MACON, Georgia (41NBC/WMGT) - Metal theft topped Monday's discussion as city council and Police Chief Mike Burns addressed Macon's top crimes of 2011. There were nearly a thousand metal theft cases in the city last year.
Last week Macon forked out around $20-thousand to repair copper theft damage from recreation centers in Bibb County. Council members met with Police Chief Mike Burns Monday afternoon and they want answers to this growing problem in middle Georgia.
"To me that is tearing our city apart," said City Council President James Timley.
Timley debated with Police Chief Mike Burns about how to use the police force. Currently Macon Police utilizes two investigators solely for copper thefts and Timley says that's not getting it done. With each metal theft, Timley says the local economy suffers.
"We've got over 100 houses in one neighborhood boarded up because people go in and steal the copper out or steal the wiring and consequently they're not going to put them back because this continues to happen," said Timley.
Timley suggests adding officers to work metal cases and criticizes the number of officers that currently focus on DUI arrests, an issue Chief Burns says he's not budging on.
"I know what a DUI driver can do to people or do to themselves and it was trying to be compared to copper theft and I just think its apples to oranges," said Burns.
There were 245 copper thefts and 990 metal thefts in all last year. Even though there are only two designated investigators for copper thefts, Chief Burns says there are 16 others who can investigate stolen metal cases depending on the circumstances.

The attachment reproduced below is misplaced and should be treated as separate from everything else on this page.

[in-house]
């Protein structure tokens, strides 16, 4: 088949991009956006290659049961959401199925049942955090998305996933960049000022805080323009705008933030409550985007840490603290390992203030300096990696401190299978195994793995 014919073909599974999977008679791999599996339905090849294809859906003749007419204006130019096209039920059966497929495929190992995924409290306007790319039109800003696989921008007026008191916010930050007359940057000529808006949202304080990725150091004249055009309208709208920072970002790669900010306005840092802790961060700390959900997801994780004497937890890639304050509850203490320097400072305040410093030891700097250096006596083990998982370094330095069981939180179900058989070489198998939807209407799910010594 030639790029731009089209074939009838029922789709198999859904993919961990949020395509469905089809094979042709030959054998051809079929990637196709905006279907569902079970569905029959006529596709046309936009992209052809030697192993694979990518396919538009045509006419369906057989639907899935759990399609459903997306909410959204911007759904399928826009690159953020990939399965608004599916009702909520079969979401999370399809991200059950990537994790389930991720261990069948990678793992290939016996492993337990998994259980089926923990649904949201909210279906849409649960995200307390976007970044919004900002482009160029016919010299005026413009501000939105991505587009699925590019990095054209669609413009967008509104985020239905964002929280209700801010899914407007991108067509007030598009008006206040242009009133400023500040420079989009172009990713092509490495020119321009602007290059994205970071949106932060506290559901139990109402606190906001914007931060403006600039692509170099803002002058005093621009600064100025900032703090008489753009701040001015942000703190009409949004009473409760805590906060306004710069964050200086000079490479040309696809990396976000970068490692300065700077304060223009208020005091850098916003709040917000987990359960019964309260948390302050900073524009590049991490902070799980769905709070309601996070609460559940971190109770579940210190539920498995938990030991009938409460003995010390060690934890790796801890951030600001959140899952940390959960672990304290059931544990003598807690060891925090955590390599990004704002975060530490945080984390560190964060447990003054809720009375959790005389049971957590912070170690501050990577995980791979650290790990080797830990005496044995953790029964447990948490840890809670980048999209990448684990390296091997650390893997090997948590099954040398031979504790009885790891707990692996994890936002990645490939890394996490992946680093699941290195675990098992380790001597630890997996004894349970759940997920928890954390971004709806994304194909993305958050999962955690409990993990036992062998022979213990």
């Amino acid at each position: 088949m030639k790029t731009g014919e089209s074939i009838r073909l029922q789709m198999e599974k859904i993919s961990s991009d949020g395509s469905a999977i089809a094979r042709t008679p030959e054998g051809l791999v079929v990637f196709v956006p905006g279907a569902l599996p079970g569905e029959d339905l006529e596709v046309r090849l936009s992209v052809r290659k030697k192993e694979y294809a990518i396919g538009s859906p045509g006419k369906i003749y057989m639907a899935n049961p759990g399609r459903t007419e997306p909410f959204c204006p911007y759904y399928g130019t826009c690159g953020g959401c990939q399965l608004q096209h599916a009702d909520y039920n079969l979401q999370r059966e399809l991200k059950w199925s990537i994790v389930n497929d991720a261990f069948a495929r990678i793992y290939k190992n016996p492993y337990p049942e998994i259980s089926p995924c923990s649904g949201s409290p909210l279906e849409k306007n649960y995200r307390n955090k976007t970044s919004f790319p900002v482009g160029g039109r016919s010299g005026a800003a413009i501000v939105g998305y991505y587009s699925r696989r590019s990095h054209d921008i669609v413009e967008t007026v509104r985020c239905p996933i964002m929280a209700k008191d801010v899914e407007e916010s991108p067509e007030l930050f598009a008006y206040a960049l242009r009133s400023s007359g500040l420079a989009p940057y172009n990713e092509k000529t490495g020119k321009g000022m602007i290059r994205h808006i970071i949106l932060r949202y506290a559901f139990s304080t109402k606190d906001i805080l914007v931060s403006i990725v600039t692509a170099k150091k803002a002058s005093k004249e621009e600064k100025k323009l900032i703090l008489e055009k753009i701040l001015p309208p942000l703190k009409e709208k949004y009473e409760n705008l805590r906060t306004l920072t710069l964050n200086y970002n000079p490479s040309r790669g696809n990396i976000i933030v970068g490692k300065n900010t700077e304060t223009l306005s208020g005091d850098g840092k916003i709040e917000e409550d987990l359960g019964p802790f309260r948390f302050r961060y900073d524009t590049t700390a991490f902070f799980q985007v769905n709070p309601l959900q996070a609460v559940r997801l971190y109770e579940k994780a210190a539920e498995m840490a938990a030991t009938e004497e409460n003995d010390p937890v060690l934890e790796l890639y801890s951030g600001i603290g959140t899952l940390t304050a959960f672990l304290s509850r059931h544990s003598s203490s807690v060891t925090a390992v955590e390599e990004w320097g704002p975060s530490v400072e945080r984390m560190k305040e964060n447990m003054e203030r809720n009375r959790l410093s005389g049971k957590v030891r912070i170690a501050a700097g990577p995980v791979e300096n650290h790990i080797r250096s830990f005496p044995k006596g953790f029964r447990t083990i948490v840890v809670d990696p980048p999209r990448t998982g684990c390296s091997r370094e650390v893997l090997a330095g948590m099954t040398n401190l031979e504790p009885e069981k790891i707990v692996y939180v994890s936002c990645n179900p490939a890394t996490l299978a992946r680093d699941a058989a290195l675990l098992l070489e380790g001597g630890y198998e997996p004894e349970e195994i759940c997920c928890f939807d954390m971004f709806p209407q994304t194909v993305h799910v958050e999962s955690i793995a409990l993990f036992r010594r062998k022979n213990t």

Burns tells us there are four businesses in Macon that purchase metal, and the department is working closely with these companies to crack down on criminals.
"We had some road checks last year we're going to do more of them this year. Like it was brought up, one business even let us put a couple of our investigators acting as employees to see who was bringing the scrap metal in to see if it was the same person over and over," said Burns.
Bills in both the State Senate and House are in the works and they will restrict metal selling and purchasing to licensed workers.
Chief Burns also spoke about their focus on reducing residential burglaries, which went up in 2011 by 6%. Burns says the burglary closure rate is very low, around 10%, because evidence for these crimes is hard to track down.